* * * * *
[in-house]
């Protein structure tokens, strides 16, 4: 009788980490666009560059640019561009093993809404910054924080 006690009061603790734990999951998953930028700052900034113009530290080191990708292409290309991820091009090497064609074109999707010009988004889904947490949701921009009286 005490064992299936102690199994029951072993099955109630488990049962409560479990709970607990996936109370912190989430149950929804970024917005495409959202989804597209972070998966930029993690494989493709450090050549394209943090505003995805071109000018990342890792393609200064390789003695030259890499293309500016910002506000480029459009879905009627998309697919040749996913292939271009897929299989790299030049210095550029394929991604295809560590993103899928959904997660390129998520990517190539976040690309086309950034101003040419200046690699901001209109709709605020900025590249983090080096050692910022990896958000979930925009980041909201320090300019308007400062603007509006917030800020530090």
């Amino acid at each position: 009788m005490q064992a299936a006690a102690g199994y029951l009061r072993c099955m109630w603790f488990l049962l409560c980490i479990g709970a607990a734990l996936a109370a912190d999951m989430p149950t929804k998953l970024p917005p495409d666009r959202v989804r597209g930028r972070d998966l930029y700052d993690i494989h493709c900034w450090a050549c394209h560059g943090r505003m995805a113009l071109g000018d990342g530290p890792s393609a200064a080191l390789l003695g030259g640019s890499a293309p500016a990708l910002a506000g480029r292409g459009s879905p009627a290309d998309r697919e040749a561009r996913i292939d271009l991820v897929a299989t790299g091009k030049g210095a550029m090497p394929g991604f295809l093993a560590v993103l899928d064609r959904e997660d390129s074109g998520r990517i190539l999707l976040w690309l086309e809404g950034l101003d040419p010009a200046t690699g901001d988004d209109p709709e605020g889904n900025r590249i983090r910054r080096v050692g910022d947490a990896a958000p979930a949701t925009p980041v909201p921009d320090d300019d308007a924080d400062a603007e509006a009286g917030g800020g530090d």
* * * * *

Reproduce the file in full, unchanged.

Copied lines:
[in-house]
């Protein structure tokens, strides 16, 4: 009788980490666009560059640019561009093993809404910054924080 006690009061603790734990999951998953930028700052900034113009530290080191990708292409290309991820091009090497064609074109999707010009988004889904947490949701921009009286 005490064992299936102690199994029951072993099955109630488990049962409560479990709970607990996936109370912190989430149950929804970024917005495409959202989804597209972070998966930029993690494989493709450090050549394209943090505003995805071109000018990342890792393609200064390789003695030259890499293309500016910002506000480029459009879905009627998309697919040749996913292939271009897929299989790299030049210095550029394929991604295809560590993103899928959904997660390129998520990517190539976040690309086309950034101003040419200046690699901001209109709709605020900025590249983090080096050692910022990896958000979930925009980041909201320090300019308007400062603007509006917030800020530090």
């Amino acid at each position: 009788m005490q064992a299936a006690a102690g199994y029951l009061r072993c099955m109630w603790f488990l049962l409560c980490i479990g709970a607990a734990l996936a109370a912190d999951m989430p149950t929804k998953l970024p917005p495409d666009r959202v989804r597209g930028r972070d998966l930029y700052d993690i494989h493709c900034w450090a050549c394209h560059g943090r505003m995805a113009l071109g000018d990342g530290p890792s393609a200064a080191l390789l003695g030259g640019s890499a293309p500016a990708l910002a506000g480029r292409g459009s879905p009627a290309d998309r697919e040749a561009r996913i292939d271009l991820v897929a299989t790299g091009k030049g210095a550029m090497p394929g991604f295809l093993a560590v993103l899928d064609r959904e997660d390129s074109g998520r990517i190539l999707l976040w690309l086309e809404g950034l101003d040419p010009a200046t690699g901001d988004d209109p709709e605020g889904n900025r590249i983090r910054r080096v050692g910022d947490a990896a958000p979930a949701t925009p980041v909201p921009d320090d300019d308007a924080d400062a603007e509006a009286g917030g800020g530090d």